Learning doesn’t take place only in the classroom

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Posted: Friday, October 5, 2018 6:00 am

According to the Annual High School Athletics survey conducted by the National Federation of State High School Associations, the number of participants in high school sports increased for the 29th consecutive year in 2017-18.  

It doesn’t seem so. Not when stories are circulating of nearby schools in our area with solid numbers who have 12 or 13 kids out for varsity football.  

Not when neighboring Class A schools are able to field only one freshman team for basketball or, in some cases, no team at all. 

Not when schools that based on their enrollments are slated to play 2A football (male enrollment of 101-287 in grades 7-10 for the 2019-21 NDHSAA football plan), but that are talking about playing a JV schedule.  

We are fortunate at Hillsboro-Central Valley. Our numbers, while not overwhelming, have been solid, and have afforded us the opportunity to be competitive in all our activities. 

Still, as I walk the halls at Central Valley, I see athletic kids whom I believe would be positive additions to our athletic teams but who have chosen to not participate.

Why?  

Travel? Lack of interest? Other things to do that didn’t exist years ago (video game systems/internet devices)? Lack of encouragement from home? All of the above? 

Likely, each situation is unique.

Participating in high school athletics is unquestionably not for everyone. 

It offers no instant gratification. It requires an intensive time commitment. In many sports, one must be willing to put “team” above “self.”  

Being coachable is imperative. To reach one’s full potential and excel, one must be willing to work hours above and beyond what is mandatory for being a part of the team.

As a former participant, both as a player and coach, who was fortunate enough to experience some successes going down each avenue, I can point to three positive takeaways that are available to all who choose to participate in high school athletics.

Taking part in high school athletics affords kids opportunities to experience leadership roles and develop skills in teamwork, talents that no doubt will serve them well as they enter an institute of higher education or join the workforce or Armed Forces.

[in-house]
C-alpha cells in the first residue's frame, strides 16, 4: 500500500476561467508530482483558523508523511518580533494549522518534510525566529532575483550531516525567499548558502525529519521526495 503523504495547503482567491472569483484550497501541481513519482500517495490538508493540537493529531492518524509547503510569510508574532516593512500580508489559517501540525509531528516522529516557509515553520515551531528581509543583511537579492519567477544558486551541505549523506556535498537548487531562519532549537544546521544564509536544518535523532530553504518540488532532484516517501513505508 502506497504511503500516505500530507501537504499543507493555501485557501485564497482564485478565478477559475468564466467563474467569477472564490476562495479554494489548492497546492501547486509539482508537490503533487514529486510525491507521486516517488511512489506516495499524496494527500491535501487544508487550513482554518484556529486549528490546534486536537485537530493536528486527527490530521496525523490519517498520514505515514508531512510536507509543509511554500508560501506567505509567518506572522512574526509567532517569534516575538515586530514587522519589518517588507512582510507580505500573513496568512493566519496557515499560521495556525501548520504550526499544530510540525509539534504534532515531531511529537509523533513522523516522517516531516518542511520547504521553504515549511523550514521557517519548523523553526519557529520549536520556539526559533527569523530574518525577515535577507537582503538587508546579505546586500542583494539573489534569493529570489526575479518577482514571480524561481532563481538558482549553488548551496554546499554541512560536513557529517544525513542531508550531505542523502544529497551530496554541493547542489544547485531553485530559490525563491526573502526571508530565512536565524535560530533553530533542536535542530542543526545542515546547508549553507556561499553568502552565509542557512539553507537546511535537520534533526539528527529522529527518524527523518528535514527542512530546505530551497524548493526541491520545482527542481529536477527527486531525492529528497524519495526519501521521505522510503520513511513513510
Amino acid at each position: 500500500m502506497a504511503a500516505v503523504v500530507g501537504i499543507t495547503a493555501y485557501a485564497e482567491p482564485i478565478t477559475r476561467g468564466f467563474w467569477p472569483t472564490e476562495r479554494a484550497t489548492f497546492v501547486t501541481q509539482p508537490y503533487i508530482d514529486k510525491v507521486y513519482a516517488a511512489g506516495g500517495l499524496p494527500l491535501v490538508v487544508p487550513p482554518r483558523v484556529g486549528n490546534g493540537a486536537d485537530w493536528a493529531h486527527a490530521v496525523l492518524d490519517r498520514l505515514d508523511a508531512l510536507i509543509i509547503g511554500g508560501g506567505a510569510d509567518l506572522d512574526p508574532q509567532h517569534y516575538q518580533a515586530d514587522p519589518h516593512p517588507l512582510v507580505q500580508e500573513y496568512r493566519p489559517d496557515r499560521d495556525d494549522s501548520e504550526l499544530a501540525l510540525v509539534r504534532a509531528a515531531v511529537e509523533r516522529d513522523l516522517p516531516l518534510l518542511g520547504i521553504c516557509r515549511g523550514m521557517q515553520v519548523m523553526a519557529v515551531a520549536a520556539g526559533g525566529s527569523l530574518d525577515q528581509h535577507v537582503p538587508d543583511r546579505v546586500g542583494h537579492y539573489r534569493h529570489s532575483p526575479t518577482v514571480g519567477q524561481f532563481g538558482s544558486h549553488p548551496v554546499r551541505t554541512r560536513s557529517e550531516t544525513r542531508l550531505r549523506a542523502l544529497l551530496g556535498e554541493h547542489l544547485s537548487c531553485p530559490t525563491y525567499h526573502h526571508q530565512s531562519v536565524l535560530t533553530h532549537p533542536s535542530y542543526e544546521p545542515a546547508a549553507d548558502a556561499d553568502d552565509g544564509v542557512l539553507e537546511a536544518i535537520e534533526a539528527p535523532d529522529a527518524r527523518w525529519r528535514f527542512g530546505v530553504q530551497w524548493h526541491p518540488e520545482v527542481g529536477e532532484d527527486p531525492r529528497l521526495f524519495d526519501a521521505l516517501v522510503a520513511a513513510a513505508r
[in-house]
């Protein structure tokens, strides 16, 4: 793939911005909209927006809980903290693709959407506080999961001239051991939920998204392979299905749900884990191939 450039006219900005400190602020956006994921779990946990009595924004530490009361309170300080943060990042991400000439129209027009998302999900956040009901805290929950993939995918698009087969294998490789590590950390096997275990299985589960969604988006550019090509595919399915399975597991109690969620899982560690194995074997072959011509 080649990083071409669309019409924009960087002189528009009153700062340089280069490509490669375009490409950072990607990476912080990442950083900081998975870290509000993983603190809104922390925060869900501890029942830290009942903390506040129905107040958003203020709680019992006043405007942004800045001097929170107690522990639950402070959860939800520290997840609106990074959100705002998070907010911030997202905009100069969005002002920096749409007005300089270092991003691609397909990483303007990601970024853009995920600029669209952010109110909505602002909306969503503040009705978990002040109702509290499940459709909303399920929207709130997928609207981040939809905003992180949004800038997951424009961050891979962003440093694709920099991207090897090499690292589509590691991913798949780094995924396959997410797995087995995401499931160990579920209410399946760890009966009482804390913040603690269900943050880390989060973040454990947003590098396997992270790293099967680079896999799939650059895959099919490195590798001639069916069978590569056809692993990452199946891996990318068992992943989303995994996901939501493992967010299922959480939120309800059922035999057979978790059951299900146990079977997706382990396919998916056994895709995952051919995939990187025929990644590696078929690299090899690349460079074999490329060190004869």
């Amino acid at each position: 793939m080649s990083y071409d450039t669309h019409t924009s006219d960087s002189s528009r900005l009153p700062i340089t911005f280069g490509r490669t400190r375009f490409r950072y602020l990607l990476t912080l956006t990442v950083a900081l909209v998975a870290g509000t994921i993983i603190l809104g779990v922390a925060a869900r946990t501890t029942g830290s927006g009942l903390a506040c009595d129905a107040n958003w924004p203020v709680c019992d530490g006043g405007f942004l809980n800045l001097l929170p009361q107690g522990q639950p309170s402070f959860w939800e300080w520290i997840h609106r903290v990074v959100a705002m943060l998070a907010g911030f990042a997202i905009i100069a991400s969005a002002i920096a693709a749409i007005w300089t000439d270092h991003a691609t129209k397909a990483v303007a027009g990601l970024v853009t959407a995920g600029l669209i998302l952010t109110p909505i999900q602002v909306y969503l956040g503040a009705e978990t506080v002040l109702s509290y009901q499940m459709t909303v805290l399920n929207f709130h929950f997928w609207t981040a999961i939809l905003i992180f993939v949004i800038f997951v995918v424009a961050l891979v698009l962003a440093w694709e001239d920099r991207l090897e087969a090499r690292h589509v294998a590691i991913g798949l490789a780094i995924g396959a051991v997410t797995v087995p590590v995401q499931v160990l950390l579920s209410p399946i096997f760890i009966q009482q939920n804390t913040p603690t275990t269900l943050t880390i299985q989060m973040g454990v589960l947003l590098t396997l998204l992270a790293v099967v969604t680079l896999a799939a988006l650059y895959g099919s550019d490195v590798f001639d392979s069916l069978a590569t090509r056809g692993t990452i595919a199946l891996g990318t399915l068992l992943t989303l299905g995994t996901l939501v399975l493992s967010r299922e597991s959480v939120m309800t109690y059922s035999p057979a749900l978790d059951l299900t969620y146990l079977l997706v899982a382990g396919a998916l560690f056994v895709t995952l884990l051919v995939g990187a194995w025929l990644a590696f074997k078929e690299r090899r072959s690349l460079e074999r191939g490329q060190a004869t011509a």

More and more jobs are focusing on hiring team players – people who can be trained on the job, provided they are committed to organizational goals and work well with others.

Participating in extracurricular activities requires kids to become adept at time management skills. 

As a father of a seventh-grader experiencing his first year of being an H-CV student-athlete, I can attest to this. The transition for him, experiencing increased school rigor at the same time he’s required to travel for practices – at times not arriving home until 7 p.m. – has been a challenge. 

I’ve told him several times, “You’ll only get busier. No better time than now to learn how to manage your time.”

Finally, participating in sports is one of the best ways kids can be active, which can lead to developing a healthy lifestyle. 

Being physically fit leads to kids developing a healthy self-image. Confidence is a necessity in being a productive student and having a positive mental state of mind.  

Being a participant in extracurricular activities isn’t easy. 

However, deciding to participate can have long-lasting, positive effects that can extend beyond the playing field.

Brandt is the superintendent at Central Valley Public School.

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